Ethnolinguistic Variations in Communication With Elderly Persons Who Have Alzheimer's Disease The number of Americans over 65 years of age is estimated to double and the number over 85 to triple over the next four decades, with populations from minority backgrounds increasing at the highest rates (Ross, 2000). In health-care settings, speech-language pathologists' caseloads carry increasing numbers of elderly persons ... Article
Article  |   October 01, 2005
Ethnolinguistic Variations in Communication With Elderly Persons Who Have Alzheimer's Disease
Author Affiliations & Notes
  • Charlene Pope
    Medical University of South Carolina, Charleston, SC
Article Information
Special Populations / Cultural & Linguistic Diversity / Older Adults & Aging / Articles
Article   |   October 01, 2005
Ethnolinguistic Variations in Communication With Elderly Persons Who Have Alzheimer's Disease
Perspectives on Communication Disorders and Sciences in Culturally and Linguistically Diverse Populations, October 2005, Vol. 12, 14-21. doi:10.1044/cds12.3.14
Perspectives on Communication Disorders and Sciences in Culturally and Linguistically Diverse Populations, October 2005, Vol. 12, 14-21. doi:10.1044/cds12.3.14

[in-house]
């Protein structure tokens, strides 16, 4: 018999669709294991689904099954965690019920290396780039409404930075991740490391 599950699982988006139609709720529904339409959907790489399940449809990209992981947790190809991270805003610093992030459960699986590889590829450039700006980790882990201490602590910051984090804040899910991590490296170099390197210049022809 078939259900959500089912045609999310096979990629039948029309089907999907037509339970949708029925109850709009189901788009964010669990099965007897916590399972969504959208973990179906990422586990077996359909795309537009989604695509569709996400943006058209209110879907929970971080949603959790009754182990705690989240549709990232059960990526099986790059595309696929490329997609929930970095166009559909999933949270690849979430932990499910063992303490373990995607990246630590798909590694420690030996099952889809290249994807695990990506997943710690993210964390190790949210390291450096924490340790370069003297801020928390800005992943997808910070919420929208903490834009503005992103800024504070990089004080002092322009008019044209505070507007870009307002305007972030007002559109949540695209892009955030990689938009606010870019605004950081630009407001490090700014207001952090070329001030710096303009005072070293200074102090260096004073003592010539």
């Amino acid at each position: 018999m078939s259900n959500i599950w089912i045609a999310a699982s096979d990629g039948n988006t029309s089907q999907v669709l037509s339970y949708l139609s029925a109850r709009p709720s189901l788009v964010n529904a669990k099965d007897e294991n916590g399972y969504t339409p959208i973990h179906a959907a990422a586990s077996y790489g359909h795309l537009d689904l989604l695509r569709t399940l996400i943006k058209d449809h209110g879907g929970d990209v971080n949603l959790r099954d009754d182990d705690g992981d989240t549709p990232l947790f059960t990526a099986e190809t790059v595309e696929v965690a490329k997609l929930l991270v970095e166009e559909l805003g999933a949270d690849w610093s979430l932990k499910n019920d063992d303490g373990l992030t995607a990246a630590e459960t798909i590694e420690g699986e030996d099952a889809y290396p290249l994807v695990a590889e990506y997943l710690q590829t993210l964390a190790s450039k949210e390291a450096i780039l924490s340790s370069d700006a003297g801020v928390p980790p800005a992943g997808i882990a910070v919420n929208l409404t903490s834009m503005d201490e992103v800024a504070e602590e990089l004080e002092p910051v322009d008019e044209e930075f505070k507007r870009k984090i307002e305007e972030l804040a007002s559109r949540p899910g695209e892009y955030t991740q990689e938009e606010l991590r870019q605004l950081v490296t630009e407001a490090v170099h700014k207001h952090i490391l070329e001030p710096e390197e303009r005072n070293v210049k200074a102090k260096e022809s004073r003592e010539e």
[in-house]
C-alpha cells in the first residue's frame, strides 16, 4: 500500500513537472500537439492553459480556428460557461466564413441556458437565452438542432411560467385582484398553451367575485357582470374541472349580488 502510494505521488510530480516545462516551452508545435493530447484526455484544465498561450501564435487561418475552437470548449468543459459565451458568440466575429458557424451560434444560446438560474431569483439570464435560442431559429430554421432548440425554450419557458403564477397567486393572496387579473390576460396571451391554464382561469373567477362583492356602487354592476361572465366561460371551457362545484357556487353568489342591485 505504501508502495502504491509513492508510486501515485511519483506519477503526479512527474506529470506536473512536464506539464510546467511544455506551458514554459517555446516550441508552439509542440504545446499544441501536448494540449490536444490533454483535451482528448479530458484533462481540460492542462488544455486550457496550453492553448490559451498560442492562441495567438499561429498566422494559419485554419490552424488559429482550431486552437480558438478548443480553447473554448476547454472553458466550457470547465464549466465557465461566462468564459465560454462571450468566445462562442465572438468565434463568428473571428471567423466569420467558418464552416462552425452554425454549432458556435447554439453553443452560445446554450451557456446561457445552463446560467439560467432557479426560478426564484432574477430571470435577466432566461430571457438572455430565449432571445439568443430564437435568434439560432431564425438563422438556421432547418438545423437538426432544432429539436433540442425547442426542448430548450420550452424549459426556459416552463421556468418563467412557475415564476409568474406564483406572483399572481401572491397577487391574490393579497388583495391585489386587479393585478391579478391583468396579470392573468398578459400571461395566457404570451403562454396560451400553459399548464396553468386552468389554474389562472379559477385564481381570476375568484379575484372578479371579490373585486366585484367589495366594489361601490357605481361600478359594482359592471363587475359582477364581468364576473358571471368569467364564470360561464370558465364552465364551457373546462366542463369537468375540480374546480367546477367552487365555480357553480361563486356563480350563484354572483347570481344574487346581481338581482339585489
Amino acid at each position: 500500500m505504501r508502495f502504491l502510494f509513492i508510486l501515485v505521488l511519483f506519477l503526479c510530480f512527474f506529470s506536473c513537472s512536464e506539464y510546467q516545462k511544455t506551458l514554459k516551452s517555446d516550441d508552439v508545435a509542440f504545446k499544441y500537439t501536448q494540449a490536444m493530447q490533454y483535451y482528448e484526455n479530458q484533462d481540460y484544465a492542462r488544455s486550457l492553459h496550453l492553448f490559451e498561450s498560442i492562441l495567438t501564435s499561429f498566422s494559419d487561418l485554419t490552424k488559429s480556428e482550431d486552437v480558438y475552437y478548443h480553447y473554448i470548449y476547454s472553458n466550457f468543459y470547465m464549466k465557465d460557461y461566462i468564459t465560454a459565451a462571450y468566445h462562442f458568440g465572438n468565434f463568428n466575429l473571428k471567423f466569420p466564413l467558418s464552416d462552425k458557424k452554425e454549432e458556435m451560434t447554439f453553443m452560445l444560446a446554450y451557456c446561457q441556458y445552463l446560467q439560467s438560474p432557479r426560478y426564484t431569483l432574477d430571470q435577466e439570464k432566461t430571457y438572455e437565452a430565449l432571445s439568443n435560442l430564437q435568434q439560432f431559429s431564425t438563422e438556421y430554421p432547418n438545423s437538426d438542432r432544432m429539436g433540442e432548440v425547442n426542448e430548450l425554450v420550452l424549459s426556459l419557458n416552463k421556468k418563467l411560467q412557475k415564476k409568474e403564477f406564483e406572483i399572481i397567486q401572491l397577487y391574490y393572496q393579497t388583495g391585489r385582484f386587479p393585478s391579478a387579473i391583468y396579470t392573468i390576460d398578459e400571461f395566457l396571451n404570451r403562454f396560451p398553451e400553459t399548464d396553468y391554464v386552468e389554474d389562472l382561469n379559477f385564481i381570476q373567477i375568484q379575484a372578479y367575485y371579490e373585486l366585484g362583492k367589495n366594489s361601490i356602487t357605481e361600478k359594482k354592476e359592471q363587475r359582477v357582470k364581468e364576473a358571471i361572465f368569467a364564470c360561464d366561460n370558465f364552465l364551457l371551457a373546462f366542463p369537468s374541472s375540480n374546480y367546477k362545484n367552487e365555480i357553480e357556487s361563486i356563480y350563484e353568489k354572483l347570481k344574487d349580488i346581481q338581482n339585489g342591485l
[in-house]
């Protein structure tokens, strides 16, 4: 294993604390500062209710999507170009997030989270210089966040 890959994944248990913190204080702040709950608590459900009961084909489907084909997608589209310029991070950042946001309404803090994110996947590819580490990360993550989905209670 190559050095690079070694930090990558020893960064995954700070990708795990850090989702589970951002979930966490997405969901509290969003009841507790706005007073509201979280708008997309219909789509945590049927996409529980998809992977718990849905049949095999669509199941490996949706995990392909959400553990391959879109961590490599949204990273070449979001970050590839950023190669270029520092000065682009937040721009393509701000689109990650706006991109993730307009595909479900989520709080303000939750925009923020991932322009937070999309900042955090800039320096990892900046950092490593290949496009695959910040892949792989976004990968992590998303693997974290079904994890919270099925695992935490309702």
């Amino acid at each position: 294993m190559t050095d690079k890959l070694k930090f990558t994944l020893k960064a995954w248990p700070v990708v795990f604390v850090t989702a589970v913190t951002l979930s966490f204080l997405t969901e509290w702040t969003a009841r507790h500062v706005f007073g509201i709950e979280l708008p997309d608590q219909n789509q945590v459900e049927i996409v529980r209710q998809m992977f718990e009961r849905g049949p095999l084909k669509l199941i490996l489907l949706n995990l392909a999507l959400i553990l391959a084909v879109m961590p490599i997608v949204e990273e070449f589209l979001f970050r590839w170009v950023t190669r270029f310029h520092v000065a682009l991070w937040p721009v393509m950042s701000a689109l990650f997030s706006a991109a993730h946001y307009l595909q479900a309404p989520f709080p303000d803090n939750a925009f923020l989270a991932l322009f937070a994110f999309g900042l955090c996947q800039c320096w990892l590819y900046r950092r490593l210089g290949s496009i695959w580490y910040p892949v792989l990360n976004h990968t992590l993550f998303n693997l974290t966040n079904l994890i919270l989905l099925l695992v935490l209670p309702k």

The number of Americans over 65 years of age is estimated to double and the number over 85 to triple over the next four decades, with populations from minority backgrounds increasing at the highest rates (Ross, 2000). In health-care settings, speech-language pathologists' caseloads carry increasing numbers of elderly persons with Alzheimer's disease (AD) or cognitive impairment. In the United States, the prevalence of AD ranges from 5–10% in those from 65 to 85 years of age to as high as 45% in those over 85 years of age (U.S. General Accounting Office, 1998), with prevalence expected to rise with projected increases in the aging population. Prior to assessing speech, hearing, or language disorders in the growing elderly minority population, clinicians begin with a focus on problem identification and deviations (Tomblin, 2000). Based on limited previous research, clinicians who assess their clients' communication based on their personal expectations and language use from their speech communities lack sufficient evidence to evaluate variations with elder minority patients.
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